Saturday, April 28, 2012

Has nature changed? And does that change Jewish law?


[Preface: The Talmud prohibits roasting fish with meat, out of concern for potential poisoning.]

"Rabbi Solomon Luria wrote: Based on the fact that Maimonides did not cite the Talmudic passage prohibiting fish roasted with meat, we see that in Maimonides’ expert knowledge of nature and medicine he was aware that the vapor would not cause harm.

"It is well-known that this is a forced answer, for then Maimonides should at least have mentioned that one may not actually roast fish and meat together…

"It first occurred to me that Maimonides held that ‘Binita’ is a specific fish, and that this specific type of fish is prohibited with meat due to danger, but not other fish…and the Binita is not found among us, and so Maimonides excluded it. This appears strained, though, for that fish surely has not been extinguished in its own land, and so Maimonides should have mentioned it for the sake of the people in that land!

"It appears more likely that in his great knowledge, Maimonides knew and understood that nature had changed regarding this, as we find in a variety of cases…Since we see that Maimonides, whose power in medicine and nature was great, omitted this law, it must be that he experimented and found that nature had changed in this matter…

"We would not depend upon this in practice to permit eating fish and meat together, for it could be that this is considered a practice which has been banned by a court’s decision…therefore we are careful, and the custom of our ancestors is Torah. However, we still profit in that we are no longer dealing with a concern which has the level of danger, for there is no more danger, and perhaps even in their time the concern extended only to the Binita fish, and not with our fish."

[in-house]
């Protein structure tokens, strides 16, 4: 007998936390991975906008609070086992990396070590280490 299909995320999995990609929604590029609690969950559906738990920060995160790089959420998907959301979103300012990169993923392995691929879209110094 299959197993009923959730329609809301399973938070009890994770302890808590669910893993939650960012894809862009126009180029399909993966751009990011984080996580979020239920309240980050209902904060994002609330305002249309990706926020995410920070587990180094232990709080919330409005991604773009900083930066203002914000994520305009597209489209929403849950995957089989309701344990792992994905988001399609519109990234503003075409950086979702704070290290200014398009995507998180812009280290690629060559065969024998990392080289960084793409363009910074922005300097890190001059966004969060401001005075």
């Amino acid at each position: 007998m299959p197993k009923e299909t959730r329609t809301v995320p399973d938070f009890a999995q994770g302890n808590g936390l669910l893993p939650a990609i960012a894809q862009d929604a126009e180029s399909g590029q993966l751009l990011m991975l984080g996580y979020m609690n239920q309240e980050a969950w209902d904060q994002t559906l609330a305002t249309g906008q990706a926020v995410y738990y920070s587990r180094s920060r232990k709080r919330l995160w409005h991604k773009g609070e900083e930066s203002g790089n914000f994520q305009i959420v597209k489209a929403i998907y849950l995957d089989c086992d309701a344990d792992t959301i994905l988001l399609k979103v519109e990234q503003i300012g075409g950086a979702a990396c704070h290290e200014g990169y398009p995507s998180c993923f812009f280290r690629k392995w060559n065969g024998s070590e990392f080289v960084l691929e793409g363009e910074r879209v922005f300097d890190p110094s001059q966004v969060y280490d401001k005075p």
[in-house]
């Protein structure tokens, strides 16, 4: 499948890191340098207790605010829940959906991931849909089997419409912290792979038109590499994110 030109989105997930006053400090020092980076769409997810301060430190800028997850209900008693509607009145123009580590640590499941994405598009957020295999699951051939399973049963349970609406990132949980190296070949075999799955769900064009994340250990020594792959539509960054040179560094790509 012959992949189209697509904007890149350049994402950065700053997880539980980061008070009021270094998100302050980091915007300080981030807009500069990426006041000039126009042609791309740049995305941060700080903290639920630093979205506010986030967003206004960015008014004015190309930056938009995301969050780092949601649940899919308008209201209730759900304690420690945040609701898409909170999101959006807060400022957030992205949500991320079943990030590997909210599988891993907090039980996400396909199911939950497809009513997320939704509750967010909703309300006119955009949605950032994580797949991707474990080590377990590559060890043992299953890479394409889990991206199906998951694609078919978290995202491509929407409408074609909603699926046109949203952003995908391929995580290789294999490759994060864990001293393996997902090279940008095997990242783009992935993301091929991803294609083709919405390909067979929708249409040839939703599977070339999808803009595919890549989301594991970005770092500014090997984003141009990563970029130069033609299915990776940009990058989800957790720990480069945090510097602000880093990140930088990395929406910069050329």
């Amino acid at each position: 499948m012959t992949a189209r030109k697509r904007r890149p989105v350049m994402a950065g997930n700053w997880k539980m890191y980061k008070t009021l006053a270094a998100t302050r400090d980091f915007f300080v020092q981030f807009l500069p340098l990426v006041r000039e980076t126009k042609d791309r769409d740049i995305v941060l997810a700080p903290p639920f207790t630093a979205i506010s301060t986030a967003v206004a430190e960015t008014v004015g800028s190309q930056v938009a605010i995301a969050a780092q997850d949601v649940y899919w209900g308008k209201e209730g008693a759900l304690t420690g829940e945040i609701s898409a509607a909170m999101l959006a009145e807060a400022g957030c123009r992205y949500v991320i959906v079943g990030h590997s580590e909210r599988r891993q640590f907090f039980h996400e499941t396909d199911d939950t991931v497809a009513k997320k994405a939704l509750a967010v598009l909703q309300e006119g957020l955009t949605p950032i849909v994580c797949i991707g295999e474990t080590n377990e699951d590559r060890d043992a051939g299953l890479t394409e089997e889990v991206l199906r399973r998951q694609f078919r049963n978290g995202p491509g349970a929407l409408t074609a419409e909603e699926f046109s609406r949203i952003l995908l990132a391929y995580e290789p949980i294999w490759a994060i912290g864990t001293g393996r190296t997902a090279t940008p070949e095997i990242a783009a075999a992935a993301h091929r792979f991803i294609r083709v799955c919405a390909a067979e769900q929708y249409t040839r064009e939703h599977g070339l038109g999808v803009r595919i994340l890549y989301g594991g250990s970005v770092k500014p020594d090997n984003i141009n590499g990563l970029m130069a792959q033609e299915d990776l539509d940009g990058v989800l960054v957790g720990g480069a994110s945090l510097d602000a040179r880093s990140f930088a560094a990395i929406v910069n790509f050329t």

(Rabbi Moshe Sofer, Chatam Sofer Yoreh Deah 101)

Have a great day,


  1. It seems that "nature changed" can be used to explain any inconsistency of Torah with modern thought.

    For instance, Talmud prohibits hoarding of food staples. From modern economic point of view, that prohibition is actually detrimental to E"Y economics, since it prohibits speculation in anticipation of food (or oil) shortages. How do we explain this? Nature (of economics) changed.

  2. It certainly can be abused - but does that mean it's always invalid?